Tuesday, July 24, 2007

Definition by negation

I've had several folks from my past come back into my life recently, and it prompted a conversation last night. It was a lengthy and weighty conversation about unity, humanity, fear, control, and perception. For the next few posts, I want to share with you some of the more important points. It really will lead/connect back to our usual gayness, I promise.

I learned something in Senior Seminar with the English Department. Language, words, and most symbols are all quite arbitrary. There is nothing inherent about a tree that says "the word for me is tree." Think about the myriad of languages that exist in the world today, and those that have "died out" in the past. They all have different words that represent "tree." We have chosen arbitrary words and arbitrary spellings in order to communicate with one another. The combination of letters t, r, e, and e doesn't have anything to do with what makes up a tree, where it grows, etc. They are connected only because of a mutual agreement and understanding that gives us a mental picture of a tree.

There are problems with this, of course. When I read or hear the word tree, I might envision a pine tree. Sharp needles, rough bark, tall, hearty, and green year round. Someone standing next to me, hearing or seeing the exact same word, might picture an aspen tree. Dormant over the winter months, smooth bark, broad leaves, and changing colors throughout the year. If we were both to describe the process for climbing the tree, uses for the wood, the smells, the textures, etc...we would probably be on two different pages, though the books would be related. It's why you learn about things like "specificity of language" in school. It helps to remove some of this confusion.

But how do create the image for tree in our heads? How do we know what a tree IS? We create a definition by what something is NOT. "Tree" is not "cat." It's not rock, or river. It's not a taco, and so on. Because "tree" can be more than one thing to us, we only what it means in relation to what it isn't. With words or images, this can be fairly simple.

We can only define things based on our own knowledge and experience. If you see the word "Hund," you cannot pull meaning from it unless you have something filed away in the rolodex of your brain that matches it. In this case, it's a word in German. If you've never learned German, you won't have much luck searching your mental databases. If you're lucky, a word will be similar to something else. (For the geeks in the room, these are called cognates.) Hund looks and sounds like the word "hound," and means dog. I can usually pull some meaning out of something I read in Dutch, because the written language is similar enough to German that I can make educated guesses about the meaning it's trying to convey. We create definitions through comparison.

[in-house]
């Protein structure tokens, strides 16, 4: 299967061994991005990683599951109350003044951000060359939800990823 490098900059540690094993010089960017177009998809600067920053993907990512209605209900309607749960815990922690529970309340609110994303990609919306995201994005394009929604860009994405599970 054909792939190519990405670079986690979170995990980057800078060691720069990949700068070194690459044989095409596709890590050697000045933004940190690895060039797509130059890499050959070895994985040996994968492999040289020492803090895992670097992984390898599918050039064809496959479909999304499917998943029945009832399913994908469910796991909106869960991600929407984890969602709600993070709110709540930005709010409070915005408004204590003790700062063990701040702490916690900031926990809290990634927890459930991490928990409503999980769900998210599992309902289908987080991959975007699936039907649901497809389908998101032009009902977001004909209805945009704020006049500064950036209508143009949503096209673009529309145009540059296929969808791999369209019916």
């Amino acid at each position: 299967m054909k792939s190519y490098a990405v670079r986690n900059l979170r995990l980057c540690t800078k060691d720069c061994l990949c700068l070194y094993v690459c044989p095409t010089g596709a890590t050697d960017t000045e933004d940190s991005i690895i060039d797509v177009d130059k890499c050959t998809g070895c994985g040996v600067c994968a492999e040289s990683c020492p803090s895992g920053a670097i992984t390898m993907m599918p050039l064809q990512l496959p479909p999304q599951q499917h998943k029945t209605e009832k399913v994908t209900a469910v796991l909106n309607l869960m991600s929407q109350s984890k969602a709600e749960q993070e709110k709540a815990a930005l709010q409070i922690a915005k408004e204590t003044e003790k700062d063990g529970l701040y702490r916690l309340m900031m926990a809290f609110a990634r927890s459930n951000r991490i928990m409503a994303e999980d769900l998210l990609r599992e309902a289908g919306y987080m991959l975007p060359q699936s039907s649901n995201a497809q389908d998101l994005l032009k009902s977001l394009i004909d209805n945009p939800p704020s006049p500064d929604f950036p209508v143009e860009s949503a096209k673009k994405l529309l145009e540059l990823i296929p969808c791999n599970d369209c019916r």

The problem with this is that we do the same thing with people. We're quick to create distinctions about "other." Black vs. white. Republican vs. Democrat. Young vs. old. Jewish vs. Muslim vs. Hindu. We assign these labels to people quickly and easily, and use them to define that which is different from "us" or "me." We focus on these differences, even though there are far more similarities to be found. No matter the color of your skin, most people are born with the same number of toes, fingers, eyes, etc. We have different blood types, but they're made of the same thing. Yet we continually focus on what separates us or sets us apart. More often, we focus on what sets someone else apart. They are not like us in X way, so they are "different" or "not normal."

We then assign value to "normal." "Was the baby born normal?" "Why can't I have a normal job?" "Is that normal?" And normal is always defined in relation to ourselves. It doesn't matter if a majority of people in the world are not "white," that is considered "normal" to us in the US. Normalcy is like us, largely because we want to believe that we are like others, that we are normal and that we are operating in the natural state and ways.

Think about how you define things around you, and then how you define the people around you. How do you describe someone if they're not present. "You know Linus, the guy in the kilt." "Squid, the one with pink hair." "Big Gay Jim." Don't we use the differences as a basis for ruling out the things we're NOT describing? At what point do those differences become a definition? And do you want a part of you, one singular difference, to define you? Am I ONLY gay?

Coming next - Control: Why do we feel the need to categorize everything and everyone?

No comments: